Thanks so much Tania!  She is running another bag pattern giveaway on her blog at the moment, so head over and leave a comment to be in the running.

These patterns arrived last week from Montessori by hand.

I have read through the bag instructions, and they appear to be comprehensive and easy to follow, with plenty of photo to help.  It includes full sized pattern pieces (I prefer this when I buy a pattern) and seems to have been well tested – the bag materials list includes good interfacings and structure.  I’m really looking forward to making both patterns.  Have you gathered that I have a bit of a pattern obsession/collection?  And at the moment many of them are bag patterns!

I did make this doorstop the other day, using the tutorial from Oh, Fransson!

This is the quick and easy version – no nine-patch, no quilting – mainly because I really needed a doorstop!  I love these ones filled with beans/rice/wheat, because they don’t hurt if you stub your toe on them and because Stella can’t hurt herself playing with them.  And they look good!  The feature fabric is a bit of Amy Butler Nigella fabric.

Cushions for Christmas

Four done!  Two of these are Christmas presents; the bottom two are for me (yes, I know, I don’t need them, but I do love that chenille and those fabrics).

Although the recipients of the top two cushions don’t read this blog, their mother does – so I won’t show them in all their glory until after Christmas.

But here are the other two!  One side:

And the other:

Once again I used the fantastic tutorial from house on hill road for the zippers.  I prefer to have cushion covers that can be removed for washing.  The vintage chenille is from Jodie, of course, the apple fabric was from Spotlight ages ago, and I think that the fabric with the elegant ladies is by Michael Miller.  Cushion covers are so satisfying to make!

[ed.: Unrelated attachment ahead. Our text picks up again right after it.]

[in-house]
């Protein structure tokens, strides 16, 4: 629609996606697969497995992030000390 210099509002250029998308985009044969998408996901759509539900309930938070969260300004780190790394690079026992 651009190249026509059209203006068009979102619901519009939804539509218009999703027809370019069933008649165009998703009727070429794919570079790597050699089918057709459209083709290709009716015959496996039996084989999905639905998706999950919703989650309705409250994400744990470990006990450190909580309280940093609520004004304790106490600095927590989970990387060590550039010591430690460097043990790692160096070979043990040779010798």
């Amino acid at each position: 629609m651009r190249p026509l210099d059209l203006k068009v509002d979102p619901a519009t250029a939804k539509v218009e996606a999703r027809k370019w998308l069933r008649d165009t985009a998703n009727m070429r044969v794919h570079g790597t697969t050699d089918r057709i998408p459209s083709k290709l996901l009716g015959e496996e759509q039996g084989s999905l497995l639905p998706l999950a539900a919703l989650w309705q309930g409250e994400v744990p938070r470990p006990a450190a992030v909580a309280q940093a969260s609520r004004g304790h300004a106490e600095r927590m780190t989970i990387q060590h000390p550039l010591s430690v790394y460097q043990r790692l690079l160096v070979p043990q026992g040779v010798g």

Black Forest Bag

This terrific Melly and me pattern has been on my “to-make” list for a few months.  Now it’s finished just in time for summer!

The fabrics are all from the Summer in the City range by Urban Chicks for Moda.

It’s made pretty much as per the pattern, although it has a layer of Pellon as well as interfacing throughout. 

This is the first internal zipped pocket I’ve done like this – thanks to a great tutorial on the Sew Mama Sew blog.  There is an internal patch pocket on the other side but you can’t really see it in this photo.

And there is the ubiquitous key fob!

I included a base made from fast-to-fuse, but possibly cut it a little too wide.  This bag can hold a fair amount, so the structured base will help to support its shape.  As usual, there are things that I will do differently the next time I make up this pattern.  Anyway, I’ll be keeping this first go for myself!

Cushions for the girls

Today’s project – a couple of cushions for the girls.  Each has their initial appliqued onto them.  One side is vintage chenille (thanks Jodie!) and the other a coordinating print.

If I’d been super-professional I’d have piped the edges – but alas, I currently have no piping in my stash!

The zips are inserted using this fantastic tutorial from house on hill road.  It gives such a nice finish!  I have inserted zips into cushions a few different ways in the past but I think that this is one of the best.

And TWO packages came in the mail today – they’re waiting to be opened.  Online shopping is very exciting!  Stay tuned …

Beaded cushions

Someone else’s craft!  My non-blogging friend Jane made these fantastic beaded cushions for each of her three girls.

We saw a similar cushion in a shop some time ago.  Jane got inspired, and designed her own!  She used Word to write each name in a large font (part of the challenge was choosing the best font) and printed it off, then traced each letter onto white cotton, leaving plenty of room around each one to applique it later.  She used a mixture of five bead colours and sewed each bead individually onto each letter.  Here’s a close-up:

Once all the beads were embroidered on, she cut each letter out and appliqued it onto the pink PVC by gluing them into place then carefully stitching the base fabric to the PVC.  The next step was to attach the cord trim around the outside, then sew the front and back together.  Turning them to the right side was a challenge, but she managed it!  The opening was slip-stitched closed after stuffing with fibrefill.  It is difficult to see in these photos but the cushions are actually pale pink, the twisted cord trim is light purple, and the beads are a mixture of pink, blue, purple and metallic.

Jane’s girls adore their cushions, quite understandably, and my daughter is pestering me (to the point of tantrum) to make one for her.

Well done Jane!  I think that you’ve done a brilliant job (especially considering that the bead embroidery alone was about two hours per letter).  You should be very proud!